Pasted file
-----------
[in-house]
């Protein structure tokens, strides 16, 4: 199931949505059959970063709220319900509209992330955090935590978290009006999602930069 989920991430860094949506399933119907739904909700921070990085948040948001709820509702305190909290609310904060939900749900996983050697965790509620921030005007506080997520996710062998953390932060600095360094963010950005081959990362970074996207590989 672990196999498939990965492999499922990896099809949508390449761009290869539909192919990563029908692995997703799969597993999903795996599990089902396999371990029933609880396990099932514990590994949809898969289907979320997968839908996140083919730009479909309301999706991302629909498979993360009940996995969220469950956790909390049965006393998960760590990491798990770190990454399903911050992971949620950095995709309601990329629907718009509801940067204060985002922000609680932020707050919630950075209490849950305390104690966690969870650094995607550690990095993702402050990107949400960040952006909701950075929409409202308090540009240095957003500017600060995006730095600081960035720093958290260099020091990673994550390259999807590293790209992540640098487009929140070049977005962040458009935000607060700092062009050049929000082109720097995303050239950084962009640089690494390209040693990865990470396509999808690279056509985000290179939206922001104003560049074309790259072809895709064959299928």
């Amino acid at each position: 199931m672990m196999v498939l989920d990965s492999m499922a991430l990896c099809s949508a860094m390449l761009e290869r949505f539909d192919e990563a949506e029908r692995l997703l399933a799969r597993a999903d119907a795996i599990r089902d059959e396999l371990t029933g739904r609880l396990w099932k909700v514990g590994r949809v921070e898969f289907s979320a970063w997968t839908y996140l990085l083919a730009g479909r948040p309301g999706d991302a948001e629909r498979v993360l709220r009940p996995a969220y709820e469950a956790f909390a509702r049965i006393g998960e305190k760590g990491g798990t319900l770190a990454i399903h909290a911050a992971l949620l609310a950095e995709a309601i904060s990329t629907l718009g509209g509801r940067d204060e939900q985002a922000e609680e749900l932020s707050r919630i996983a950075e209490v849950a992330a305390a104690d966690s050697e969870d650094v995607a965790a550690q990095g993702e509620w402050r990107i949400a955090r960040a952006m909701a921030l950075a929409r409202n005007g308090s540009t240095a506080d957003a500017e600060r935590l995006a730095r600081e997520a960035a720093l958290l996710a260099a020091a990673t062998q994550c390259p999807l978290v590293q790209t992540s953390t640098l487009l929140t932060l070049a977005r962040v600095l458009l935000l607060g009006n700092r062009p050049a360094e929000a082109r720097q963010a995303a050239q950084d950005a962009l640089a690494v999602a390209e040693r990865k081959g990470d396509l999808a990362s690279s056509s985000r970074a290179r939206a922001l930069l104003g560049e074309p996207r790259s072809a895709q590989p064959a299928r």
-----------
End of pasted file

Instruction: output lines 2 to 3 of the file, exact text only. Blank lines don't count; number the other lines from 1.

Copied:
């Protein structure tokens, strides 16, 4: 199931949505059959970063709220319900509209992330955090935590978290009006999602930069 989920991430860094949506399933119907739904909700921070990085948040948001709820509702305190909290609310904060939900749900996983050697965790509620921030005007506080997520996710062998953390932060600095360094963010950005081959990362970074996207590989 672990196999498939990965492999499922990896099809949508390449761009290869539909192919990563029908692995997703799969597993999903795996599990089902396999371990029933609880396990099932514990590994949809898969289907979320997968839908996140083919730009479909309301999706991302629909498979993360009940996995969220469950956790909390049965006393998960760590990491798990770190990454399903911050992971949620950095995709309601990329629907718009509801940067204060985002922000609680932020707050919630950075209490849950305390104690966690969870650094995607550690990095993702402050990107949400960040952006909701950075929409409202308090540009240095957003500017600060995006730095600081960035720093958290260099020091990673994550390259999807590293790209992540640098487009929140070049977005962040458009935000607060700092062009050049929000082109720097995303050239950084962009640089690494390209040693990865990470396509999808690279056509985000290179939206922001104003560049074309790259072809895709064959299928």
């Amino acid at each position: 199931m672990m196999v498939l989920d990965s492999m499922a991430l990896c099809s949508a860094m390449l761009e290869r949505f539909d192919e990563a949506e029908r692995l997703l399933a799969r597993a999903d119907a795996i599990r089902d059959e396999l371990t029933g739904r609880l396990w099932k909700v514990g590994r949809v921070e898969f289907s979320a970063w997968t839908y996140l990085l083919a730009g479909r948040p309301g999706d991302a948001e629909r498979v993360l709220r009940p996995a969220y709820e469950a956790f909390a509702r049965i006393g998960e305190k760590g990491g798990t319900l770190a990454i399903h909290a911050a992971l949620l609310a950095e995709a309601i904060s990329t629907l718009g509209g509801r940067d204060e939900q985002a922000e609680e749900l932020s707050r919630i996983a950075e209490v849950a992330a305390a104690d966690s050697e969870d650094v995607a965790a550690q990095g993702e509620w402050r990107i949400a955090r960040a952006m909701a921030l950075a929409r409202n005007g308090s540009t240095a506080d957003a500017e600060r935590l995006a730095r600081e997520a960035a720093l958290l996710a260099a020091a990673t062998q994550c390259p999807l978290v590293q790209t992540s953390t640098l487009l929140t932060l070049a977005r962040v600095l458009l935000l607060g009006n700092r062009p050049a360094e929000a082109r720097q963010a995303a050239q950084d950005a962009l640089a690494v999602a390209e040693r990865k081959g990470d396509l999808a990362s690279s056509s985000r970074a290179r939206a922001l930069l104003g560049e074309p996207r790259s072809a895709q590989p064959a299928r």